.. ears first in youth court Judge informs youth of proceedings in adult court, unless an application to handle the matter in youth court, by youth or Crown, occurs. If application unopposed – no hearing – trial in youth court Application opposed-hearing -Same transfer test applicable – restructuring of words -Shift-in-onus provisions must be assessed in context of Transfer test Longer dispositions for murder in youth court Longer parole ineligibility WHY SO MANY TRANSFERS AND ARE THEY A GOOD IDEA? In recent years, the Canadian Courts seem to be transferring more young offender cases to adult court. One would assume that the main reason for this is because it lets the system deal more harshly with these offenders. Under current law, the maximum sentence a young offender can receive, in Youth Court, is 6 years.

If tried in adult court, the maximum sentences are higher. Those who believe in the lock ’em-up and throw away the key theory do not realize a few very important realities. For example, if a young offender were to be tried in youth court for armed robbery, he/she might receive a sentence of 2 years in secure custody. Under current legislation, he/she would have to serve the entire two-year sentence. There would be no parole board that would have the authority to release him/her before the sentence completed. The only possibility for an early release would be an appeal before a youth judge, called a Review of Disposition.

If the offender were tried for the same offense in adult court, he would probably receive a sentence of about 4 years in jail, would go to prison and would be eligible for parole after serving one-sixth of his sentence, i.e. after 8 months. It would be a parole board that decides whether or not the offender would be released, and not a judge. The parole board might look at it differently than would a trial judge, and might release the offender earlier. Thus, by being sentenced as a youth, the young offender would probably serve more time in jail. As well, he/she would probably have more suitable rehabilitation programs available to him/her in a youth facility, as opposed to a federal prison. Why are we seeing this trend of more transfers to adult court? There has been a lot of public criticism of the Young Offenders Act and many people believe that the penalties are not stiff enough.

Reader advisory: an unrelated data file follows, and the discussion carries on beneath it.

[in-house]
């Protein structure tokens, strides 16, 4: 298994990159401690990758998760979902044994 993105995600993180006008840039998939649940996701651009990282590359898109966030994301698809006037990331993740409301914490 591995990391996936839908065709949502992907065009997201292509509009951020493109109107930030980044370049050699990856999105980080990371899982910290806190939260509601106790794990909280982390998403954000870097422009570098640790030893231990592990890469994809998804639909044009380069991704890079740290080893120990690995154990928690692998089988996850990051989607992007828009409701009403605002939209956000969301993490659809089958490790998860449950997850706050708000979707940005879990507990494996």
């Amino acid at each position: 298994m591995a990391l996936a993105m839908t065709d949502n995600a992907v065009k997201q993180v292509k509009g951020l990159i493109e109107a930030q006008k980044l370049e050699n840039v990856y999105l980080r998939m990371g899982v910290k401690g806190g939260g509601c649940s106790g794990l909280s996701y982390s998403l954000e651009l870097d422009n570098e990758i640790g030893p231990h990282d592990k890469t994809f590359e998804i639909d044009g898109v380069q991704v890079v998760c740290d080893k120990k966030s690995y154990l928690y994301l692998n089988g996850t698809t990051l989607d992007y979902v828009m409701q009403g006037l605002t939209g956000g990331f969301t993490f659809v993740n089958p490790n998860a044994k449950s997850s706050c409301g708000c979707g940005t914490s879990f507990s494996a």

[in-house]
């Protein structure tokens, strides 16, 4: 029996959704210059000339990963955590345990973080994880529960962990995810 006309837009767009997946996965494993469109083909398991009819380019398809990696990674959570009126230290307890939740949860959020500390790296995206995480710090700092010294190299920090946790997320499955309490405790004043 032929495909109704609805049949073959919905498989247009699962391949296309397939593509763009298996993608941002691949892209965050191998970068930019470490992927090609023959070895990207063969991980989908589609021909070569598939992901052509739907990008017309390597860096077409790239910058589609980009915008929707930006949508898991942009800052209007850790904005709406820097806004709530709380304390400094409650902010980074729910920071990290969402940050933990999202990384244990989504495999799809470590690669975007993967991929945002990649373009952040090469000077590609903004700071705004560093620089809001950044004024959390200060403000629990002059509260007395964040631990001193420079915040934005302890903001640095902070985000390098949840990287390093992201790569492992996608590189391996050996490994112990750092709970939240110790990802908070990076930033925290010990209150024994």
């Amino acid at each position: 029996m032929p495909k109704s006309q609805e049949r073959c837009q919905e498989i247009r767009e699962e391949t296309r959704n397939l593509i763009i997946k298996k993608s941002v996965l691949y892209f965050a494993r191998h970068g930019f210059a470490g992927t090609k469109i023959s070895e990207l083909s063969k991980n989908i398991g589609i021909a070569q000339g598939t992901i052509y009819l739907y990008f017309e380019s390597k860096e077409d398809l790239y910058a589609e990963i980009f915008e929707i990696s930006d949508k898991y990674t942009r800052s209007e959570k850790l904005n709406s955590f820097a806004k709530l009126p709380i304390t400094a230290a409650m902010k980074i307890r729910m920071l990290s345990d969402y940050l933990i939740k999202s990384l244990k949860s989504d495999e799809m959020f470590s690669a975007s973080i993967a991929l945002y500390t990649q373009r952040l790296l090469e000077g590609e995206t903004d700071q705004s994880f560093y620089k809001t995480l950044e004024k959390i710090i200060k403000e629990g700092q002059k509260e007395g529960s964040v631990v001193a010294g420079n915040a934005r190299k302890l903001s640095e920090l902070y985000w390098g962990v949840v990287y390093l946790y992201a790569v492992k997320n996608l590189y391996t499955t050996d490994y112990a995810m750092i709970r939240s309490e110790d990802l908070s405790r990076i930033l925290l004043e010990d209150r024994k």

The fact that we are seeing more and more young offenders tried as adults may simply be a reaction by prosecutors and judges to this public criticism. If this is the case, then there is a potential problem, because the justice system is considering public pressures to be more important than the welfare of the young offender and of society. If some people think that our current justice system treats young offenders too harshly, and too quickly seeks to transfer young offenders to adult court, wait until they see some new federal government initiatives, initiatives which may soon become law and which I will discuss further on in this paper. The wording of the Young Offenders Act appears to be less stringent, in terms of the proof of transfer, than the standard of proof required in the old Juvenile Delinquents Act. (Bowker, pp.

479-480). In other words, it is easier to transfer under the Young Offenders Act than it was under the Juvenile Delinquents Act. This is another reason why we are seeing more transfers. SOME CASES In a 1989 case in the Supreme Court of Canada, R. v. S.H.M., the accused and another youth were charged with first degree murder and possession of stolen property.